Q&A: Kalamazoo County Epidemiologist Mary Franks
If you’re keeping an eye on the Kalamazoo County Health and Community Services department’s COVID-19 tracker data, you may get worried.
Nearly every data point there shows the pandemic is at its worst to date. How can that be after everything the community has done over the past seven months to reduce infection rates and prevent COVID from spreading?
Mary Franks, the department’s epidemiologist, updated the community on Facebook Live, which you can watch here.
Afterward, NowKalamazoo dug into the details with Franks:
The data is looking better the past six days, but both the seven day moving spread and daily numbers seems like it’s the worst it’s been in the pandemic. Is that right? Why? How concerned are you? And how should a county resident look at it without freaking out?
Yes, Kalamazoo County is seeing an increase in daily numbers. We are also seeing this around the region, state and country. This is our second wave. The cause of the higher numbers is multifactorial. We’ve reengaged the colleges and K-12 schools and allowed for larger gatherings. The Executive Order ruling has undermined public health measures and we’re seeing compliance issues in terms of risk mitigation strategies.
Right now is not the time to let down your guard when it comes to basic measures such as mask wearing, hand washing and social distancing. Yes, we are seeing a higher transmission rate and higher percent positivity rate for testing in the county, but remaining vigilant and reducing your exposure and practicing the aforementioned basic measures is the best way to protect yourself and your family.
There’s been a trend both here and nationwide of taking COVID less seriously – whether it’s fallout from Michigan Supreme Court striking down the governor’s executive orders, political leaders playing down risks and not playing up masks and other mitigating actions, or the talk of herd immunity. Assuming that trend continues and fewer people wear masks and social distance, what is the likelihood that we continue to see recent high numbers or worse?
We are very concerned about the public not complying with mitigation measures. We’re in the second wave of COVID-19 cases, and the second wave has already proved to be larger than the first. Now is not the time for noncompliance, especially as the weather changes and we don’t have the ability to host gatherings outside.
Some public schools are looking at reopening in person. Based on best-known historical trends and data, what will this do in the immediate two weeks aftermath for schools? How would it impact the community as a whole?
We are seeing a smattering of cases within K-12 schools, however, we’ve seen minimal secondary transmission in the school setting. Upon performing disease investigations, we have found that the source of exposure for positive cases within a school are largely social gatherings that did not occur on school grounds. This is an excellent reminder that our behavior at school or work needs to continue into our personal lives.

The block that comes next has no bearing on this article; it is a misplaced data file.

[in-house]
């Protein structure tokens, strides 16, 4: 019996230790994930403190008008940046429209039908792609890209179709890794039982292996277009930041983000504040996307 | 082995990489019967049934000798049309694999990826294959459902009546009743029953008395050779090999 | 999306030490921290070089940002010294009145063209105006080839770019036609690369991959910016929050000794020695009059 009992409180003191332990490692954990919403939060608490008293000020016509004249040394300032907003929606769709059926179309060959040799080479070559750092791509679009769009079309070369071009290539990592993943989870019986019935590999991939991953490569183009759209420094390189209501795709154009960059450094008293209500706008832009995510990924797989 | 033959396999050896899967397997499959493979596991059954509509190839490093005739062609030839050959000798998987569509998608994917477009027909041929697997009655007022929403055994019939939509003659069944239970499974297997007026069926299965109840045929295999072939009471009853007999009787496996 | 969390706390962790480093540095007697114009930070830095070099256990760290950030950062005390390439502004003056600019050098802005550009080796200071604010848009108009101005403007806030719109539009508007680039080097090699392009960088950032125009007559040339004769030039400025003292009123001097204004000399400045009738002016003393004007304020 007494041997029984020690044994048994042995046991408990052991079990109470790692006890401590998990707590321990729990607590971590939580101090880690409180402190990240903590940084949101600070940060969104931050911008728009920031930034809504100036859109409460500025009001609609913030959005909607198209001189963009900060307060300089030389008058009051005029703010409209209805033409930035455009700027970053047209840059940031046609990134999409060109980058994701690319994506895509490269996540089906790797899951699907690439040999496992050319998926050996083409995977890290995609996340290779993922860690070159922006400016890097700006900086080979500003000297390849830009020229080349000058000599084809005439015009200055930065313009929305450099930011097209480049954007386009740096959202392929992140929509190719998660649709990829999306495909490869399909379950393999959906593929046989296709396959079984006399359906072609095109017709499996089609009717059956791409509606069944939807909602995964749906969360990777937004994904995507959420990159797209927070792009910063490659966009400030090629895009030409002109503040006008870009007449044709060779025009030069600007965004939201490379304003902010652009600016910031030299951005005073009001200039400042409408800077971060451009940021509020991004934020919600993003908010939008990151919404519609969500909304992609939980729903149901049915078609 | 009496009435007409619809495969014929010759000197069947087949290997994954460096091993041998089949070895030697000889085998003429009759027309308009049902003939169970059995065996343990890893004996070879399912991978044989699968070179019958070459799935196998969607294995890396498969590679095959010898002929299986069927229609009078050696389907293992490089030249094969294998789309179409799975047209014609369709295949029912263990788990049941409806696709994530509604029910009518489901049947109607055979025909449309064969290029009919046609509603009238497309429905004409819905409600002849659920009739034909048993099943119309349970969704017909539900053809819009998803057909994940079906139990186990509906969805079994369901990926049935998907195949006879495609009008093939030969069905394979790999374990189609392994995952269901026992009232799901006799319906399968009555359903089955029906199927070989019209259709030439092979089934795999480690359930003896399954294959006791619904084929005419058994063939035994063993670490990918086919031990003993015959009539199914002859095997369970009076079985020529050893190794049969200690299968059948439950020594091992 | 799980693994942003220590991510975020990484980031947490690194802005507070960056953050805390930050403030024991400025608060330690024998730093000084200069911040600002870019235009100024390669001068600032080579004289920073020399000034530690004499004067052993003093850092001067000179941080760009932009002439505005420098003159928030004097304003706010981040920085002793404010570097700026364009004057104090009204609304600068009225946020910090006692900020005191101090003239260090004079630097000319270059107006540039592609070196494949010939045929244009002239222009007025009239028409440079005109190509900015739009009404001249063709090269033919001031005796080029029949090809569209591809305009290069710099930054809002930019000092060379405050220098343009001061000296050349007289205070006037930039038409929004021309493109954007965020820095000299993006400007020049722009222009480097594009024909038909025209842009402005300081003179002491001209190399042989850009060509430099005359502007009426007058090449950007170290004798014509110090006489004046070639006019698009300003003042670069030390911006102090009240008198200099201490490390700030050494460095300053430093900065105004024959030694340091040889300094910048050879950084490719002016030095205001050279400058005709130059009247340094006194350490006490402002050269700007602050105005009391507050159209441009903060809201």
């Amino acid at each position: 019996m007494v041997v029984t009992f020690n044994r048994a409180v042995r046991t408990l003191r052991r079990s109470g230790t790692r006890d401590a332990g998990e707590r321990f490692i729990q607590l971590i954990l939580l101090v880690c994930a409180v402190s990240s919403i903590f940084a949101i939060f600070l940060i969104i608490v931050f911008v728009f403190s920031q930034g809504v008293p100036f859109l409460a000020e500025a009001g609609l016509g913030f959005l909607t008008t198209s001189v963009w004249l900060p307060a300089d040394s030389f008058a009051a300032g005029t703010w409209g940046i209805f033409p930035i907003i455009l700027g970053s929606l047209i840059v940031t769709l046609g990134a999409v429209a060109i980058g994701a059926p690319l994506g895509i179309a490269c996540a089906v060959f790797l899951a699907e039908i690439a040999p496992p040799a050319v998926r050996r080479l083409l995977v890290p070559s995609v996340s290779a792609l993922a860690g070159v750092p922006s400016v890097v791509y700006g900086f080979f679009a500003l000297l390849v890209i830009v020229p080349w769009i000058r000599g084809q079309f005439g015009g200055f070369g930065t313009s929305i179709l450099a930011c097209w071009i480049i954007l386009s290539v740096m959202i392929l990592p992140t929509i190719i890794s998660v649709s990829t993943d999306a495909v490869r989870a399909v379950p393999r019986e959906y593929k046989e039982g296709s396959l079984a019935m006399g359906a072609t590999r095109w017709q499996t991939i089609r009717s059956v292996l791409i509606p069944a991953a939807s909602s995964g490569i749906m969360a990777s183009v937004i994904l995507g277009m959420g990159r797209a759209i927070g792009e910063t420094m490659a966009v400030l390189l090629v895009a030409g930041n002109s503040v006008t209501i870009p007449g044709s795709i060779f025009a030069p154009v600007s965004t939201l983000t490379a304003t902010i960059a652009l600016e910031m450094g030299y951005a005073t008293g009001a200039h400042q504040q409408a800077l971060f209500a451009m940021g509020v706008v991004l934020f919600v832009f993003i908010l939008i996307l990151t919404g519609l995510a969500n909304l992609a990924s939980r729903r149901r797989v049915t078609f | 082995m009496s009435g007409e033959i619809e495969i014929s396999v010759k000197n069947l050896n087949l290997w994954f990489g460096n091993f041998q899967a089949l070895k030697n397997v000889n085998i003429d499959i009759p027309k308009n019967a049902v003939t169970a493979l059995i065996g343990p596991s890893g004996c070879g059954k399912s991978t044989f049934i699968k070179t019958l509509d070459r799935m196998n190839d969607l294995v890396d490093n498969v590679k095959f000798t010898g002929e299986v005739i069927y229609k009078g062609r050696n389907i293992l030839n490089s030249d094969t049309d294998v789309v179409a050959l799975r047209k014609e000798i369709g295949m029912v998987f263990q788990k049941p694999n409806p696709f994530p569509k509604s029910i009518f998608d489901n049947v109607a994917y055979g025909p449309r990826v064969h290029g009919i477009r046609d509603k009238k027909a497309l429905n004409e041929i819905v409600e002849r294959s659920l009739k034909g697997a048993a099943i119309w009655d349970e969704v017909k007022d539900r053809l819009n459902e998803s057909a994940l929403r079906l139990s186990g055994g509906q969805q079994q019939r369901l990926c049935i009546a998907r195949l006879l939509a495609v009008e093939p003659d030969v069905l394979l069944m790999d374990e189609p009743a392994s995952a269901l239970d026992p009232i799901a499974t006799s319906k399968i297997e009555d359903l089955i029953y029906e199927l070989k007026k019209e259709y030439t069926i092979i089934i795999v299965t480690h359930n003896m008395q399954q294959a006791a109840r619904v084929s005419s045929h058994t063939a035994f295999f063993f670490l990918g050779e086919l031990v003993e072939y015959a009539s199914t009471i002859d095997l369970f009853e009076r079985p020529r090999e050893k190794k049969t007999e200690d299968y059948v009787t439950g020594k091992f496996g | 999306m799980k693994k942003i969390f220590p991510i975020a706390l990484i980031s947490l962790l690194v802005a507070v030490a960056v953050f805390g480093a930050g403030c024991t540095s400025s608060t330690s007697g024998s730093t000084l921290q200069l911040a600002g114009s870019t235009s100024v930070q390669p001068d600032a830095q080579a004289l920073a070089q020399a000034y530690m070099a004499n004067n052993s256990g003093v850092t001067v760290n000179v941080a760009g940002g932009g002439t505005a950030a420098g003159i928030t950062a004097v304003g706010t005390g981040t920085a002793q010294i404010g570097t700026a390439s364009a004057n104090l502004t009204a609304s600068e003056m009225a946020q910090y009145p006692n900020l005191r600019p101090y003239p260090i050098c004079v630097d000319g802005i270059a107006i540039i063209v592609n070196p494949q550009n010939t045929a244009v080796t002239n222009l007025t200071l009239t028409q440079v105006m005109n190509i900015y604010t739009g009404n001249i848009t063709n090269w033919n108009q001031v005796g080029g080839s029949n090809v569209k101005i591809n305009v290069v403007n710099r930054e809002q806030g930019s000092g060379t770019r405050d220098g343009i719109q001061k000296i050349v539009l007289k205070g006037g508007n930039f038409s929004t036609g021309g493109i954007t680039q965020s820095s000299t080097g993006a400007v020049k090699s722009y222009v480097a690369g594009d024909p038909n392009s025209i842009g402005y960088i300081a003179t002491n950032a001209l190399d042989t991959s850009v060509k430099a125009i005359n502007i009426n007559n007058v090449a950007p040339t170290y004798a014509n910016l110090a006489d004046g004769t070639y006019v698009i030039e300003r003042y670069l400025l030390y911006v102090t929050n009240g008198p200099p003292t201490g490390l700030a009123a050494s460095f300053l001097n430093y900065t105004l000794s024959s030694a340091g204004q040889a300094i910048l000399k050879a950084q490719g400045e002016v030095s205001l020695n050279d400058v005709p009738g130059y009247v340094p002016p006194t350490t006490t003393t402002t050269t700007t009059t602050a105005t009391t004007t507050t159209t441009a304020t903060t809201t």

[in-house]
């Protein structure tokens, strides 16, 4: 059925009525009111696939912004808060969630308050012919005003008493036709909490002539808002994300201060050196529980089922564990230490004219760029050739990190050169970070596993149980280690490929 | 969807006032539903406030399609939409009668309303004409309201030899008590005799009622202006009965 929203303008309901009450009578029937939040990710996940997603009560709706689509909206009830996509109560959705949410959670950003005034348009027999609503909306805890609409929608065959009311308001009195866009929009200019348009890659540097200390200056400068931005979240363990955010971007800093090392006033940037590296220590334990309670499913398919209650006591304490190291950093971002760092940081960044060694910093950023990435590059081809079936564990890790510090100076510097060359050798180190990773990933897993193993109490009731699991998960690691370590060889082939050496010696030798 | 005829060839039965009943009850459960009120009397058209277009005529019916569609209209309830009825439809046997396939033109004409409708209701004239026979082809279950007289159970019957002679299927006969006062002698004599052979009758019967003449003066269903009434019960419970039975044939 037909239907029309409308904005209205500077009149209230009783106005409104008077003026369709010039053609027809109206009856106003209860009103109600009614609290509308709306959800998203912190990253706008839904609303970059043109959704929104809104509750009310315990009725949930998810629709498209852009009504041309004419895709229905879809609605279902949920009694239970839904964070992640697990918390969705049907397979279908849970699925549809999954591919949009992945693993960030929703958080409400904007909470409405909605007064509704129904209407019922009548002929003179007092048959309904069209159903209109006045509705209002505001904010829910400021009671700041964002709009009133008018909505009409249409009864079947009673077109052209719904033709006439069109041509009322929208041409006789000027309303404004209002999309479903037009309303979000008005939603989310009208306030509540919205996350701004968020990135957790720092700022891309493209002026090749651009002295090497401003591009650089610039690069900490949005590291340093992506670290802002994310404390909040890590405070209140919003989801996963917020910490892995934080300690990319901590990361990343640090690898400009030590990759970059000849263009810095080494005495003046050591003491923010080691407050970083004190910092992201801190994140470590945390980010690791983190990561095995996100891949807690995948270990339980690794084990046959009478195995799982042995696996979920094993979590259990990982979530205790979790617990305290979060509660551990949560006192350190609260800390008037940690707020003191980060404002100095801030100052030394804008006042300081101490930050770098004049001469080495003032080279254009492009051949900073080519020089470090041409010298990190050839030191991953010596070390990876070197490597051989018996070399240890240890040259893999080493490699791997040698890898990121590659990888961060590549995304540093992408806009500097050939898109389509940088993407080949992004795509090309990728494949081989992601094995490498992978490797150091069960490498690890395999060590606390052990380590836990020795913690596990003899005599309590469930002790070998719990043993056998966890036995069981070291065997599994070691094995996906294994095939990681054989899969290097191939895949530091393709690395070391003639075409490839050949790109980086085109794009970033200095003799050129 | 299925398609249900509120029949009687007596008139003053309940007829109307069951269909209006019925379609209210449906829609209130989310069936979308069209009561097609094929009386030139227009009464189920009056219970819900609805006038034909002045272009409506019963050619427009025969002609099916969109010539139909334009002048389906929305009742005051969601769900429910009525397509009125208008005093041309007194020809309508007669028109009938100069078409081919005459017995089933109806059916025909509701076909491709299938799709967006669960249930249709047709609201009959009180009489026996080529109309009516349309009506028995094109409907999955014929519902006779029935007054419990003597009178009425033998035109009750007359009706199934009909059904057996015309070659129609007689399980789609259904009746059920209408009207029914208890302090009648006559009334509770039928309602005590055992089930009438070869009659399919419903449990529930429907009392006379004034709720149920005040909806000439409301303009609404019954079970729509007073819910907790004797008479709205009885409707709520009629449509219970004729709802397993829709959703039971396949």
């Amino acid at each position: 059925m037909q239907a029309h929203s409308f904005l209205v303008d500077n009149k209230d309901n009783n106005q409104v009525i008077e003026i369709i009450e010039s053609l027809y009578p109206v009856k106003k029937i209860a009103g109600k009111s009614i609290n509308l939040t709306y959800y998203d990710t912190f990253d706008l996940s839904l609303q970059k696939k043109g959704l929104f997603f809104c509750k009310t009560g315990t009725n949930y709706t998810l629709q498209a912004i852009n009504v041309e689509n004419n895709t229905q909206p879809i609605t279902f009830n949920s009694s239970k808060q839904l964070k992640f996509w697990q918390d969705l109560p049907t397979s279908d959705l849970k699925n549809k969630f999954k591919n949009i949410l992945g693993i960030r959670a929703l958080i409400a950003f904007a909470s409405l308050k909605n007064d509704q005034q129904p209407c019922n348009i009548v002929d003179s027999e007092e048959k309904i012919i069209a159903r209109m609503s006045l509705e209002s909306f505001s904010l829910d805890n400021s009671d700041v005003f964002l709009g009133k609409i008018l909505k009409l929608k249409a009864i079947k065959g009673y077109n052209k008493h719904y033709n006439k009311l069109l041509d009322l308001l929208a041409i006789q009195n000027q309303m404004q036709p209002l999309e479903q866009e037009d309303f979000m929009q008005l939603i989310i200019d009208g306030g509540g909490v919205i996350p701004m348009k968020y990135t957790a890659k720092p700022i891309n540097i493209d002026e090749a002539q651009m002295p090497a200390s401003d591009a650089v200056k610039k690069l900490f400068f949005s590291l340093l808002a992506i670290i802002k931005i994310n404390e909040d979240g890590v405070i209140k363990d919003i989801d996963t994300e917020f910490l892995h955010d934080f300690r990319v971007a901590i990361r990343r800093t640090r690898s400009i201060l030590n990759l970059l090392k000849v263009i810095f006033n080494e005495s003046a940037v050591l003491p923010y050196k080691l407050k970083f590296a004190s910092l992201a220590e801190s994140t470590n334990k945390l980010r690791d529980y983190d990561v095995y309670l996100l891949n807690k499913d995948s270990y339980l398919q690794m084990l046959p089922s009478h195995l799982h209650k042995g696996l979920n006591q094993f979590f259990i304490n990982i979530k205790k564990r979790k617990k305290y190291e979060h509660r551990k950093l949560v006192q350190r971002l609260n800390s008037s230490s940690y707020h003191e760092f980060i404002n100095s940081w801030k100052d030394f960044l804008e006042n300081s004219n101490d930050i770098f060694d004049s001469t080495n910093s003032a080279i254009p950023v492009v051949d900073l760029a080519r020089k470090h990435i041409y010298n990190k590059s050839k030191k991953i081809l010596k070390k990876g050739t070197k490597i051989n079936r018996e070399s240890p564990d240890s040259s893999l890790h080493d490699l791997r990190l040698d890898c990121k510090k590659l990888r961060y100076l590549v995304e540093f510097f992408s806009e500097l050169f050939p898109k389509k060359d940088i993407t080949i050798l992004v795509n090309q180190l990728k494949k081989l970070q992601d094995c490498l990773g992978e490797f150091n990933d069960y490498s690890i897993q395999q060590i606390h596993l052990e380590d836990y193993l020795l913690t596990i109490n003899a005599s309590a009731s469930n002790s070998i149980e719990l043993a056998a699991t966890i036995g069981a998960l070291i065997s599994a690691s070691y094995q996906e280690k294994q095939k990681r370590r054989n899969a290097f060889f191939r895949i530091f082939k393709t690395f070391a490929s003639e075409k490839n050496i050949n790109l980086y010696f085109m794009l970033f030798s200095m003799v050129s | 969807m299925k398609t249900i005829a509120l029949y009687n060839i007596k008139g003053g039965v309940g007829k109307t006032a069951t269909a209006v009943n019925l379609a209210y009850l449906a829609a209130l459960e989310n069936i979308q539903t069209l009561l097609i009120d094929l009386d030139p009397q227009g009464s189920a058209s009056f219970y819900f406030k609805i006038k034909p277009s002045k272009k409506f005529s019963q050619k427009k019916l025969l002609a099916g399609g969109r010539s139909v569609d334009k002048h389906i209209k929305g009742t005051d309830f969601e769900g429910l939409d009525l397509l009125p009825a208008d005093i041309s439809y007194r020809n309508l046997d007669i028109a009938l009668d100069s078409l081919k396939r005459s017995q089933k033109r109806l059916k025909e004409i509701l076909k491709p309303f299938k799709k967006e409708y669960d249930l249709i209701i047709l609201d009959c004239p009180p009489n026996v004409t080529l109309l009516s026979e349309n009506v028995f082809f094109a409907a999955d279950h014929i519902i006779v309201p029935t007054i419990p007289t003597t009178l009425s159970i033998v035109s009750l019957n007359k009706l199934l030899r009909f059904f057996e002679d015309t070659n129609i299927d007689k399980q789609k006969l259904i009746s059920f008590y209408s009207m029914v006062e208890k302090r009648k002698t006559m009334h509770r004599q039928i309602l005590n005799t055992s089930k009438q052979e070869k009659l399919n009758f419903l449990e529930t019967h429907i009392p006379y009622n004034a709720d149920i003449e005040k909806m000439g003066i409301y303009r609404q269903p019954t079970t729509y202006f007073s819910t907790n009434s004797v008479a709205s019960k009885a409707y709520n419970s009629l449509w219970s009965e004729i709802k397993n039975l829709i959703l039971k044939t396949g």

Schools and places of employment have excellent policies and procedures in place to mitigate risk of exposure. What we’re seeing is that students and staff are being exposed outside of the school setting and bringing that exposure into the school setting. Vigilance is key in order to reduce the likelihood of exposure.
Hospitalizations have gone up. What’s the percentage of capacity for Bronson and Borgess here in the county? What’s the risk that hospitals will be overloaded?
Hospitalizations have gone up, although we’re not seeing as many hospitalizations as we did in April and May. Kalamazoo County meets twice a week or more with our hospital systems. We are confident in their planning for surge capacity. We are better prepared now than several months ago and are planning accordingly.
The 20-29 age group, clearly college students, underpinned at least part of the increase in caseloads. You’re seeing that demographic improve lately?
We’ve seen a decreased percent positivity from WMU and have seen fewer positive cases. WMU is employing excellent risk mitigation strategies and we continue to work in tandem.
Any significant changes in any other age group?
For hospitalizations, we’re seeing more middle aged adults. So far adolescent hospitalizations have not increased.
What about for mortality rates – have the younger age groups picked up at all?
The burden of the mortality continues to be in the older adults with comorbidities. We have no deaths reported in the 0-19 year old age group.
What should the community know about COVID risks as we enter flu season?
It is imperative that every person aged 6 months and older get their flu shot this year. As COVID-19 and Influenza are both respiratory diseases, we know that if a person is co-infected, it will lead to worse health outcomes, especially in older adults and vulnerable populations.
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